NHS Direct aims to pull out of 111 contracts leaving non-emergency phone line on brink of collapse
Doctors and nurses have called for an urgent overhaul
Doctors and nurses have called for an urgent overhaul of the NHS 111 non-emergency phone line, after one of the main providers, responsible for services in a quarter of England, said it would pull out of all of its contracts.
The Government was forced to reassure the public that all 111 services would continue to operate safely after NHS Direct, which operates 9 of the 46 regional contracts for the service, said that it had become "financially unsustainable" for it continue doing so.
Dr Clare Gerada, chair of the Royal College of General Practitioners, told The Independent that 111, which launched in April, but has been beset by delays and widespread concerns about the quality of its service, was a "monumental, expensive, unnecessary, appallingly-executed reorganisation" and the Royal College of Nursing said parts of the service were "in chaos" with urgent action needed to prevent "tragic consequences" for patients.
Since its launch, the NHS 111 phone service has been criticised by doctors and more recently by MPs on the health select committee for making patients wait hours for a call back, not having enough clinical staff manning phone lines, and depending on computer algorithms that often directed people to A&E and GP services unnecessarily.
The service is run by different organisations in different parts of the country, with private companies, local ambulance services and NHS Direct, which used to operate the national non-emergency phone line, all taking on contracts last year.
However, NHS Direct said yesterday it was seeking "a managed transfer" of its 111 contracts, which have between two and five years left to run.
Nick Chapman, the chief executive of NHS Direct, said: "We will continue to provide a safe and reliable NHS 111 service to our patients until alternative arrangements can be made by commissioners.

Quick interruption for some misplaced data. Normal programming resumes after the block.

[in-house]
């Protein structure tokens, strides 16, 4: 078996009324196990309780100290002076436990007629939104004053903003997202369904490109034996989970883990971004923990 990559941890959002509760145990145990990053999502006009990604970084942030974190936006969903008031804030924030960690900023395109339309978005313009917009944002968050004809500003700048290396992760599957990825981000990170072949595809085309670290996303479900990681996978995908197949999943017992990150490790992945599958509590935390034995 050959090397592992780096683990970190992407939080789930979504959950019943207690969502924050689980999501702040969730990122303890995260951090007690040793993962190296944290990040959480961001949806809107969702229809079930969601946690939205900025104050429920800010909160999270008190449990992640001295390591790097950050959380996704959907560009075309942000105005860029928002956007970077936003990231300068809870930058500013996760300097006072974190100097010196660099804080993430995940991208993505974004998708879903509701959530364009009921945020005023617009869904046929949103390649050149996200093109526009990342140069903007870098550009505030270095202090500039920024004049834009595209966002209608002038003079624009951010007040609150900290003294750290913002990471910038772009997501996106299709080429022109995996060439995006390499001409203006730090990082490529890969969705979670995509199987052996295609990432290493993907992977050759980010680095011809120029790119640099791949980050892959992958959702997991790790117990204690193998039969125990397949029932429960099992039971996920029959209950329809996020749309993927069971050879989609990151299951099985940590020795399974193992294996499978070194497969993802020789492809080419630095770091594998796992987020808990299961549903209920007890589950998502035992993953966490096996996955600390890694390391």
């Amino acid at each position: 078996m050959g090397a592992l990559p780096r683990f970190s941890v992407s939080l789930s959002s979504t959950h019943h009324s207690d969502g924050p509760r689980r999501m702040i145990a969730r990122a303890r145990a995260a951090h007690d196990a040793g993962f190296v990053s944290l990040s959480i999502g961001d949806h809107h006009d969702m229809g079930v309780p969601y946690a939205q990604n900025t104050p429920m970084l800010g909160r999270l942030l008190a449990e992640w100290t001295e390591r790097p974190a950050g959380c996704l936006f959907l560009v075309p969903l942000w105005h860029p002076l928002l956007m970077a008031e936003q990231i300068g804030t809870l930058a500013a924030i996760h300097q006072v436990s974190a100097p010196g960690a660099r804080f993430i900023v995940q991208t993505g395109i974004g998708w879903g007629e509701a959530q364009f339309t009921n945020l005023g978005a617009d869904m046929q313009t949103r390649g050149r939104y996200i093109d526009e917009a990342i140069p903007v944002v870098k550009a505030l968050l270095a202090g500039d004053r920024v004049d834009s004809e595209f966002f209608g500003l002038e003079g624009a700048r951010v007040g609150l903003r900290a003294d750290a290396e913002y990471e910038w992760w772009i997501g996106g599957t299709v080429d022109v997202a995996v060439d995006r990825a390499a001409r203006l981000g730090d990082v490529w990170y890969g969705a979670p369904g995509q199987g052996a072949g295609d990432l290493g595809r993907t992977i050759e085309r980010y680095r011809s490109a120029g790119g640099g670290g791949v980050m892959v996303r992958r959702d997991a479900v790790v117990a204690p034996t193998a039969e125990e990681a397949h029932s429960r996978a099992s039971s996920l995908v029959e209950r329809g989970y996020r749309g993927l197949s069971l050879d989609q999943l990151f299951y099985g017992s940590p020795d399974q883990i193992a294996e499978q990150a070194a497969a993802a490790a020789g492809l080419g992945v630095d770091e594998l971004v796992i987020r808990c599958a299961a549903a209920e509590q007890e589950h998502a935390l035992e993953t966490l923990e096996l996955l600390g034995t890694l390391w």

"Whatever the outcome of the discussions on the future, patients will remain the central focus of our efforts, together with protecting our staff who work on NHS 111 to ensure that the service will continue to benefit from their skills and experience."
NHS Direct was originally contracted to manage the phone line in 11 regions, but dropped plans to launch the service in Cornwall and North Essex. Earlier this month it revealed that call volume at two of its call centres was 30 - 40 per cent lower than contracted. The company is paid according to the number of calls it takes, but calls were taking too long because of technical difficulties and problems connecting with local NHS services, according to a report by the Trust Development Authority.
Yesterday, the Government sought to reassure people that the 111 phone line was safe. Dame Barbara Hakin, NHS England's deputy chief executive said that the NHS was already in negotiation with possible new providers to take on NHS Direct contracts.
A Department of Health spokesman said: "The majority of the country has a high quality NHS 111 service, but we know that NHS Direct has struggled to meet the standards required, and it is only right that NHS England take action to ensure patient safety is not compromised."
However, Andy Burnham, Labour's shadow health secretary, accused the Government of destroying NHS Direct, "a trusted, national service" in an "act of vandalism".
"It has been broken up into 46 cut-price contracts," he said. "Computers have replaced nurses and too often the computer says 'go to A&E'."
Dr Gerada said that the introduction of 111 had "destabilised" a system that was functioning well under NHS Direct and called for non-emergency phone services to be operated in closer collaboration with local GP services.
"The big problem about 111 is of course money," she said. "It was the lowest bidders on the whole that won the contracts… If you pay £7 a call versus £20 a call you don't have to be an economist to see that something's going to be sacrificed. What's sacrificed is clinical acumen."
Dr Chaand Nagpaul, chair of the British Medical Association's GP committee said 111 had been "an abject failure".
"The decision by NHS Direct to seek a withdrawal from its contracts to provide NHS 111 reveals worrying flaws not just with the tendering process for NHS 111 contracts, but for how contracts are awarded and monitored throughout the NHS," he said. "A number of local GPs and the BMA raised concerns during the tendering process about the low nature of some of the successful bids, which were ignored."
Meanwhile, a Channel 4 investigation at another 111 provider, Harmoni, has reported staff shortages, long waits and cases of ambulances being called out unnecessarily.
The Dispatches programme, broadcast tonight, reports one call centre manager saying the service was "unsafe" at weekends, with too few staff to deal with the calls coming in.
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